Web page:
Fin's Perspective on Google Duplex

Sam Lessin, 27 May 2018

Over the last few weeks, everyone from investors to job candidates to customers has asked us what we think of the Google Duplex announcement and if / how it impacts how we think about our service.  Having thought about and discussed this at length, here are three thoughts on the implications of Duplex:

Excitement, But Skepticism About The Technology (It Would Be Great if It Consistently Worked, But Probably Doesn't)

Nothing would make us happier - or frankly make our business better - than if Google had indeed gotten to the point that machines could make phone calls, wait on hold, and get answers from service providers automatically.

Our fundamental belief and model is that humans should focus on doing the most 'human' work, and machines should do the work that humans either don't want to do, or are not particularly good at. If Google Duplex reliably worked as well as it did in the demo and provided an API, we would immediately implement it as a layer in our stack in order to free our team to do work that required a higher level of human skill and attention.

But, if Duplex is on par with the real world / non-demo performance of other best in class voice assistant software (Google Assistant, Alexa, Siri), we will probably have to wait quite awhile before it's reliable enough to delegate mission critical work from our customers to it. It is one thing to do a cool demo of one of these products or try them out yourself as a consumer occasionally, but it is a much greater leap to adopt them when customers are paying you to do high quality work for them.

The Real Value is in Trusted Quality Assistance (Where Human + Machine Will Beat Machine for a Long-Long Time)

Having worked on human-computer hybrid assistance now for a few years, we are fully convinced that the number one most important characteristic is quality.

Quality means that you can trust the system to work every time, not just some of the time - which means you can delegate human level intelligence decisions and questions to it and be confident that the system will get the right answer.

As a user, if you have to question whether or not the system will get the right answer each time on something important -- like scheduling, or booking appointments, or travel -- you are usually likely better off just doing the task yourself.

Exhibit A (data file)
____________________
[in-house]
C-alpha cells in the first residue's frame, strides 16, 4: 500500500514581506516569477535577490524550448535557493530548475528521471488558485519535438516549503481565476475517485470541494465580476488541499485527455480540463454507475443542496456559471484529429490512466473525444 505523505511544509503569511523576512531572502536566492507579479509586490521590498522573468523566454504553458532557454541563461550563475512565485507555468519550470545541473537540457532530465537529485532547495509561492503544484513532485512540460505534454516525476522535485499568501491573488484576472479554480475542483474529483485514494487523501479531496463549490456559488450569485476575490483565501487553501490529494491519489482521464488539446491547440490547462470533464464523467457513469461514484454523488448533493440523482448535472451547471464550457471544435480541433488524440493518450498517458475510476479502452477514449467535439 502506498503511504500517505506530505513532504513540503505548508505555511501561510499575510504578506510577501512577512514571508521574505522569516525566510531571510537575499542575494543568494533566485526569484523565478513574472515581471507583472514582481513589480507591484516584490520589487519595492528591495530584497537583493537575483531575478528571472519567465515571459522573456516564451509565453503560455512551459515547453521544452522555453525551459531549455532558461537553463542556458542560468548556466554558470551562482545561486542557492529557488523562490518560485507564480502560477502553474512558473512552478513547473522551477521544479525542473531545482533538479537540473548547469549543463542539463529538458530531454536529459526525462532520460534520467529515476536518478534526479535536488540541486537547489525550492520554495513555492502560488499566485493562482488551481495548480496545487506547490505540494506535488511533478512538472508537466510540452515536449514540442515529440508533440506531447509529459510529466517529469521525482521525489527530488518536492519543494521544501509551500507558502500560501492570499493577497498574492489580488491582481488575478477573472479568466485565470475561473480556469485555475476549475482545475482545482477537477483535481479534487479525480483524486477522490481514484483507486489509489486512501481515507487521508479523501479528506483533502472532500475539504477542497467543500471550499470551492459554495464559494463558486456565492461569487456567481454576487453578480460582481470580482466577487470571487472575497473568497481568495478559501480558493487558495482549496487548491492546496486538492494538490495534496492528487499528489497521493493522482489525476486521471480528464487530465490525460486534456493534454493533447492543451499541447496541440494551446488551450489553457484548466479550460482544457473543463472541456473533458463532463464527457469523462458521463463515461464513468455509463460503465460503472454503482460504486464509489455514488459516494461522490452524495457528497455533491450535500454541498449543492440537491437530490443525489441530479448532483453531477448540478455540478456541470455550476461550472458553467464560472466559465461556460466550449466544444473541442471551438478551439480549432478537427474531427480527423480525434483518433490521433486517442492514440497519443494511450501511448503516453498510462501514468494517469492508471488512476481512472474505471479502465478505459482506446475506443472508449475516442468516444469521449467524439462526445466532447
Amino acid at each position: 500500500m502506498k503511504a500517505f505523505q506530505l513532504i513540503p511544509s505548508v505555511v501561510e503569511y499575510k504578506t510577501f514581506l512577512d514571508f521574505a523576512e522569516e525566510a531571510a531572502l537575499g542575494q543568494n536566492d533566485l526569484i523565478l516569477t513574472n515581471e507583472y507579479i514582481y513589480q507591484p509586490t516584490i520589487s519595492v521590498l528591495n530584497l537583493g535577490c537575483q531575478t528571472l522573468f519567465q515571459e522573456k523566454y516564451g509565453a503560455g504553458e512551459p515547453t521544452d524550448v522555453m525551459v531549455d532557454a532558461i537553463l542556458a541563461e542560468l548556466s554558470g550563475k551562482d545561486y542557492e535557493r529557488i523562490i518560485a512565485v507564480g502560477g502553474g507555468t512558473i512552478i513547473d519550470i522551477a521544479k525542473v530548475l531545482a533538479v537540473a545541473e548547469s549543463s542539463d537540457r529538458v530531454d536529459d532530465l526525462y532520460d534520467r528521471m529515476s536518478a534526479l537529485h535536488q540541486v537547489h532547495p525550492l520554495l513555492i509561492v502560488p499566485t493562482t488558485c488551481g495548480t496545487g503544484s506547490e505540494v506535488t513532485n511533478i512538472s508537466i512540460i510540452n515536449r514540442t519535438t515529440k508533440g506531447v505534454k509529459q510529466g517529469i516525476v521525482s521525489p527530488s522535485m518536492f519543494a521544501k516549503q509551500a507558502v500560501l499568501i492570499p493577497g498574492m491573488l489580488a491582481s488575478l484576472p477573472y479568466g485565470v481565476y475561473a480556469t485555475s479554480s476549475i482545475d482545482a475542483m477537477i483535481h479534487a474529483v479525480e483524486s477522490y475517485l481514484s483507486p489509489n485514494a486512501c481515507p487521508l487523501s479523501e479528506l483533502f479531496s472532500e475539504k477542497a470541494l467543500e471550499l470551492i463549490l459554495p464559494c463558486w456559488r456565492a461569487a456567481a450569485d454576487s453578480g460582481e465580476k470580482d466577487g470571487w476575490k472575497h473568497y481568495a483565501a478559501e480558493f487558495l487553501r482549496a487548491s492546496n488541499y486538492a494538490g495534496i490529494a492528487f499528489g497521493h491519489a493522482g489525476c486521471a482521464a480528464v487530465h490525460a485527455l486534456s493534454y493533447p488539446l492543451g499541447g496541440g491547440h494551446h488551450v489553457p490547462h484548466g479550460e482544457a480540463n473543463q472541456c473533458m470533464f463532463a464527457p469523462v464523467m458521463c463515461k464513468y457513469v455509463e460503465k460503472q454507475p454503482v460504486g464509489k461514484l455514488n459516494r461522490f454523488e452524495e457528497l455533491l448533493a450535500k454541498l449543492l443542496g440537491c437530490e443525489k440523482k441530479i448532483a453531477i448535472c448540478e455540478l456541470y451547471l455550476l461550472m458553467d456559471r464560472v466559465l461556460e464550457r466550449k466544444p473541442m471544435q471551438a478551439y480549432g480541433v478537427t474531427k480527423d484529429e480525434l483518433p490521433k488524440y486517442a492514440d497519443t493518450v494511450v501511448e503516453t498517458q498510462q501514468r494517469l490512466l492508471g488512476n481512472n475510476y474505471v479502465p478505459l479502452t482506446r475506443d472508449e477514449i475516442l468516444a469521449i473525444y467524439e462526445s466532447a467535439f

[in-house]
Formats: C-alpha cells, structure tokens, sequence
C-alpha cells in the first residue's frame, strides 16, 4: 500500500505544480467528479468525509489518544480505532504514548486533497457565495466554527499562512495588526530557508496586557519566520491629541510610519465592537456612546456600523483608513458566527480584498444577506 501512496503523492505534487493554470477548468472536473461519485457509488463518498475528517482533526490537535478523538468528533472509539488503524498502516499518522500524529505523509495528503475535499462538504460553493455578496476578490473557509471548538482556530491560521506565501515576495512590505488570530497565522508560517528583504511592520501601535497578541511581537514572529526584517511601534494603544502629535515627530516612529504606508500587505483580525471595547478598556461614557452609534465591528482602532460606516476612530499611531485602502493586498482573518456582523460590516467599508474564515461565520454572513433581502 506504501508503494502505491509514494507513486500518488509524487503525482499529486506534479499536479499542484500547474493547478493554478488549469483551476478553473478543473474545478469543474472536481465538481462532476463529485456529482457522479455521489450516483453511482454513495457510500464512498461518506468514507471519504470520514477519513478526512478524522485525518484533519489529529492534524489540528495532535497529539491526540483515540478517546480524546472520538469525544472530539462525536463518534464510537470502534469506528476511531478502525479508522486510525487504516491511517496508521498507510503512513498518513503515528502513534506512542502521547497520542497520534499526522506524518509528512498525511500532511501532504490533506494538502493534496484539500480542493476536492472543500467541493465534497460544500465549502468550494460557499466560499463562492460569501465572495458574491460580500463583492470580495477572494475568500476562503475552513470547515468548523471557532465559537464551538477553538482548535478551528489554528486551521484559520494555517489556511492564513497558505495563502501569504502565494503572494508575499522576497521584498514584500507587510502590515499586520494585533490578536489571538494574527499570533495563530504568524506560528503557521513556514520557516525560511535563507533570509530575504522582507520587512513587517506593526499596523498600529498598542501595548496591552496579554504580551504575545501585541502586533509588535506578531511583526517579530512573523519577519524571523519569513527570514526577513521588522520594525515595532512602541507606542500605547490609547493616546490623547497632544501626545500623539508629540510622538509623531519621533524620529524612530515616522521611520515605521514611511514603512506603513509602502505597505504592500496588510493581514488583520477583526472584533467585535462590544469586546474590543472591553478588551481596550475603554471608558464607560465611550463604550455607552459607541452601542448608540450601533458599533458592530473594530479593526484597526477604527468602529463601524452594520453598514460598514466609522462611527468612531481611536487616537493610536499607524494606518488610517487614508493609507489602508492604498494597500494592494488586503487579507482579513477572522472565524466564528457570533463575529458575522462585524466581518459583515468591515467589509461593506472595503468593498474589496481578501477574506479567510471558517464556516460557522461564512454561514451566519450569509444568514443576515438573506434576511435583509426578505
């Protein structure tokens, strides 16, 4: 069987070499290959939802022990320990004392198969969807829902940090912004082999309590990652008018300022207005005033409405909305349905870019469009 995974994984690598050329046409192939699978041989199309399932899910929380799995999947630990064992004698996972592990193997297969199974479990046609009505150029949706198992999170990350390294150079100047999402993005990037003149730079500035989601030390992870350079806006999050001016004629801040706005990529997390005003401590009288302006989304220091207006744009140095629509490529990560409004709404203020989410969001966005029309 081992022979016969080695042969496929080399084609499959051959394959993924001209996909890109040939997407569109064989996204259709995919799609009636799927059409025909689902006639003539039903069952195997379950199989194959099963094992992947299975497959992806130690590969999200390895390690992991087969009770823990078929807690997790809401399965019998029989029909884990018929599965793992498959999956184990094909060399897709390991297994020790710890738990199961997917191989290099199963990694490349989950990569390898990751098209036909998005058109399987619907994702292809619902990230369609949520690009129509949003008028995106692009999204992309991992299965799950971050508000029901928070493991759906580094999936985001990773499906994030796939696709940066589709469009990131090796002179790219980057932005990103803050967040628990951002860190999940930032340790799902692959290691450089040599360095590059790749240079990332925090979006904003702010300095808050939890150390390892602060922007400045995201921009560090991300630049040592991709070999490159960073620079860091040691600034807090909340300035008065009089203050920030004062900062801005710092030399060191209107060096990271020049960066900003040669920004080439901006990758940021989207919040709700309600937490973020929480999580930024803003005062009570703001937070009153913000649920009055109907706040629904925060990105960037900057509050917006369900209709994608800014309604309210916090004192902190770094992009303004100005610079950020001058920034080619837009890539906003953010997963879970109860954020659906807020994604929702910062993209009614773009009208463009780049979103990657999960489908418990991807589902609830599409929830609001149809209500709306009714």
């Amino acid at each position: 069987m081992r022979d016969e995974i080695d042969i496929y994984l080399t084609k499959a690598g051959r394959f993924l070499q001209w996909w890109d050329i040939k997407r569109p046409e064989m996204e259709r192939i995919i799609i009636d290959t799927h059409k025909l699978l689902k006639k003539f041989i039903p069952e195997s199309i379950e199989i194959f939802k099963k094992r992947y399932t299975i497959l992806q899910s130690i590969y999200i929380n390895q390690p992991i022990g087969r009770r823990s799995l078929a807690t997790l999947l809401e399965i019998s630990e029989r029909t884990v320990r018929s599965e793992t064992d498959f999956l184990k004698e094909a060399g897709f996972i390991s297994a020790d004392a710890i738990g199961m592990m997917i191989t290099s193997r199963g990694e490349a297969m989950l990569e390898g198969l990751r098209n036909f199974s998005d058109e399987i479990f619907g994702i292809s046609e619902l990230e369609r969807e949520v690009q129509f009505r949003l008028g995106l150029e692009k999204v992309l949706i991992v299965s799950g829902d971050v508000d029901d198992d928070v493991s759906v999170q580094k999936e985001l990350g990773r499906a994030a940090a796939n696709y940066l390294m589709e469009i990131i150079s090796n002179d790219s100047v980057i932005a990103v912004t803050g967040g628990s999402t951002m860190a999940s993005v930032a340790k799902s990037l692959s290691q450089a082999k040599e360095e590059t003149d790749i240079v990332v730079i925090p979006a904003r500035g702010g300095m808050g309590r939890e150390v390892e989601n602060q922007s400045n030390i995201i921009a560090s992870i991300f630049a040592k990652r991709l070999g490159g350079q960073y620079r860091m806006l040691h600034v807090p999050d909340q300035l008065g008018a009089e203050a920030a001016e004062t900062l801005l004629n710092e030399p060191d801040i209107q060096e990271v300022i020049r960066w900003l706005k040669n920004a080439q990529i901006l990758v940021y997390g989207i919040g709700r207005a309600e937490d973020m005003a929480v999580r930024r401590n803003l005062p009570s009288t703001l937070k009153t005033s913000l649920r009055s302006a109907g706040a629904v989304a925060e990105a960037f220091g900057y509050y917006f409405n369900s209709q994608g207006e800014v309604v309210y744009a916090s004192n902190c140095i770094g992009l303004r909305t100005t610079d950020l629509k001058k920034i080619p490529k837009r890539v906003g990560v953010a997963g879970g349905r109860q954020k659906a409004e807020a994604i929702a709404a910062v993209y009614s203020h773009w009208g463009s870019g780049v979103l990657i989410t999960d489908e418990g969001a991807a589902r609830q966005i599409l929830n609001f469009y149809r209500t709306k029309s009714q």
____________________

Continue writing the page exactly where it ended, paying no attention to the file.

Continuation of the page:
The difference between asking Alexa to play a song and having it get the wrong track vs. asking an assistant service to make an appointment and having it book you the wrong thing all comes down to risk-reward.

If Alexa plays you the wrong song some of the time, it isn't the end of the world - so you are willing to use it for that action even if it is pretty inaccurate some of the time.

The bar on real world assistance is so so much higher because the stakes are a lot higher - so any solution purporting to give a fully technical solution to a real world problem will lose to a hybrid human + computer system that can drive higher quality and trust.

Social Challenges Are Hard To Overcome

It has been interesting to watch the range of backlashes to the demo - from those who think that human sounding robo-callers will create huge security issues, to those that think it will make the phone system unuseable...

What we see instead - coming from our lens of working on Fin - is an economic problem.

If you get computers making calls to humans to get answers at scale, you are likely going to dramatically decrease the effectiveness of the human-to-human call protocol.

Right now, the general assumption is that to make a phone call to another person you as the calling person are taking your own time / which you value.  So, there is a natural rate-limiting to call volume (it costs you as much if not more to call me than it costs me) which keeps the calling-pipes open.

Frankly, we at Fin take advantage of this.  We make phone calls and book things on behalf of people that wouldn't choose to pick up the phone to do the same thing themself because they value their time too much.

But, Fin still costs money - the cost of the human attention to make the call - We agree from first hand experience that if Duplex makes calls at scale without identifying itself it will likely destroy phone calls as a valuable protocol for communication.

But, at the same time, if Duplex does identify itself as a computer up-front in conversations then people will likely just hang-up on it / not interact with it since it can be assumed that the person on whose behalf Duplex is calling isn't paying anything for the time & is therefore likely statistically to be a lower-value caller.

The Future of Work

We have enormous respect for Google as a team, and we thought the Duplex demo was really really cool.

We look forward to having better and better ML support from Google and other technology platforms in delivering a killer assistance service using the best of technology + human intelligence.

But, based on what we know, we are not at all worried that Google is close to rendering the hybrid human + machine approach to assistance invalid... If anything, we are betting technological advancements made by Google et al. will only make our approach stronger.